DACAMENTS: FIDENCIO FIFIELD-PEREZ
In the last year, it’s been apparent that my simple state of being is under threat and open for scrutiny and debate. Deferred Action for Childhood Arrivals (DACA), an executive order enacted by Obama in July 2012, afforded me the ability to drive and to work legally without fear of deportation. On a personal level, DACA allowed me to accept funding to pursue my master’s at the University of Iowa in Fall 2013. I surrounded myself with potted plants to create a sense of comfort and security during my travel to a new land, the Midwest.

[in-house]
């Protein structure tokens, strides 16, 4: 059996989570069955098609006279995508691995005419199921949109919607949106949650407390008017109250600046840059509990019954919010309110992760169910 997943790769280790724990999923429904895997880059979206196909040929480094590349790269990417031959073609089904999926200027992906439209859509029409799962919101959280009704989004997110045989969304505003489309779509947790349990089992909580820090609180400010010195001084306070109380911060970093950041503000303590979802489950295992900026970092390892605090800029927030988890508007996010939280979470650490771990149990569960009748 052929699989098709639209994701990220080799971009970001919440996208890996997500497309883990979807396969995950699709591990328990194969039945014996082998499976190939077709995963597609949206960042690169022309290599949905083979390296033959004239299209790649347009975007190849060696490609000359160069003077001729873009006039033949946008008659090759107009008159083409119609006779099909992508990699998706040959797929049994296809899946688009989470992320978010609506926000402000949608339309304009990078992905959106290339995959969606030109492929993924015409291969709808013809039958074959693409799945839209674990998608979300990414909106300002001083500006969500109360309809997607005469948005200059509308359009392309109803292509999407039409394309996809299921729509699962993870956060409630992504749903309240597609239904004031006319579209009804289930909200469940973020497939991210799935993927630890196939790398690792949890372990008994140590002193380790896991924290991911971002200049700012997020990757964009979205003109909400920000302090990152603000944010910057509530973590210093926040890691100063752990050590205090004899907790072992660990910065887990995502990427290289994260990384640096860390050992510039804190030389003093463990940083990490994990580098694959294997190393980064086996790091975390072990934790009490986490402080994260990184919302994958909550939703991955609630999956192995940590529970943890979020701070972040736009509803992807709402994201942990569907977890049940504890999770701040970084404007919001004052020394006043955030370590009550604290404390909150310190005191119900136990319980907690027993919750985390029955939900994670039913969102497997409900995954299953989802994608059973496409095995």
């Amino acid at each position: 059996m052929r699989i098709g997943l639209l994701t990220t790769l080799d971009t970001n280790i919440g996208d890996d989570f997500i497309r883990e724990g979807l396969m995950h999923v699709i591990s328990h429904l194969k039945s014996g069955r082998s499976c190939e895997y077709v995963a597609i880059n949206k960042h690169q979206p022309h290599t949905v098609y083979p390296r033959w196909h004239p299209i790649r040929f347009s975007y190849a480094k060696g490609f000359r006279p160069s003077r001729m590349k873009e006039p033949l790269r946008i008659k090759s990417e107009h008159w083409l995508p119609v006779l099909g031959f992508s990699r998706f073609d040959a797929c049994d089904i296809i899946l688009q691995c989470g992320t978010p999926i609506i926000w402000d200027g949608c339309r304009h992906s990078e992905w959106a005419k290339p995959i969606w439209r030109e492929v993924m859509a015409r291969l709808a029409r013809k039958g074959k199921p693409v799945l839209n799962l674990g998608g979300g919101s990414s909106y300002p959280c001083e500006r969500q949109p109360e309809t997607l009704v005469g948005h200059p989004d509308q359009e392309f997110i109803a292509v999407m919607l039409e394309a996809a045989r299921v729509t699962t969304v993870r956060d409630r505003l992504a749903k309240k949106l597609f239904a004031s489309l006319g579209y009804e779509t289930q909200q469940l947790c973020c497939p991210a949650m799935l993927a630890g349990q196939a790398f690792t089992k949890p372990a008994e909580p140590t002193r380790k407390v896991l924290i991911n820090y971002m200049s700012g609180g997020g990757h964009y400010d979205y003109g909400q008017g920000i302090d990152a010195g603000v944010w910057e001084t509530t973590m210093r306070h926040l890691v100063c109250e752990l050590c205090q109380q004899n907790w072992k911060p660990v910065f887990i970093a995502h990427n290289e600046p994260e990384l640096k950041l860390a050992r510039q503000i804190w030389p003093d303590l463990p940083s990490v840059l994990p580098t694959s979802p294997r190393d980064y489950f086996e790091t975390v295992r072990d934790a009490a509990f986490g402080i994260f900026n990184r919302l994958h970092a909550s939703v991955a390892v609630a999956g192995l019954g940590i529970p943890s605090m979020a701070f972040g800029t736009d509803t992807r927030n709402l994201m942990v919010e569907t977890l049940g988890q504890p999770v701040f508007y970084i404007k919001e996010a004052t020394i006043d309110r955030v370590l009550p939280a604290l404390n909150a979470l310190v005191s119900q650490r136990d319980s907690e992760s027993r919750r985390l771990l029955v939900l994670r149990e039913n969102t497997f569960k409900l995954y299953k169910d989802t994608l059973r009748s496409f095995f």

In order to qualify for DACA, nearly 800,000 undocumented youth have had to prove our existence by collecting and presenting to the government ephemera, bills, school report cards, social media posts, mail, and receipts. How is it that the government trusts and honors papers over the people they represent? The process of applying and reapplying for DACA ingrained in me the habit of holding on to envelopes, whether from the government, loved ones, museums and galleries, my husband. By painting the envelopes, I'd like to believe I am no longer just a passive force in this unbalanced relationship I have with the government.
When asked, “Where is home?” I often reply, “Home is where the plants are.” During the five years I held DACA, I traveled the country. Along the way I collected, was gifted, and sprouted plants. They are a map of relationships and my last five years living in and out of the Midwest. For this reason, none of my plants are able to be rooted to any land.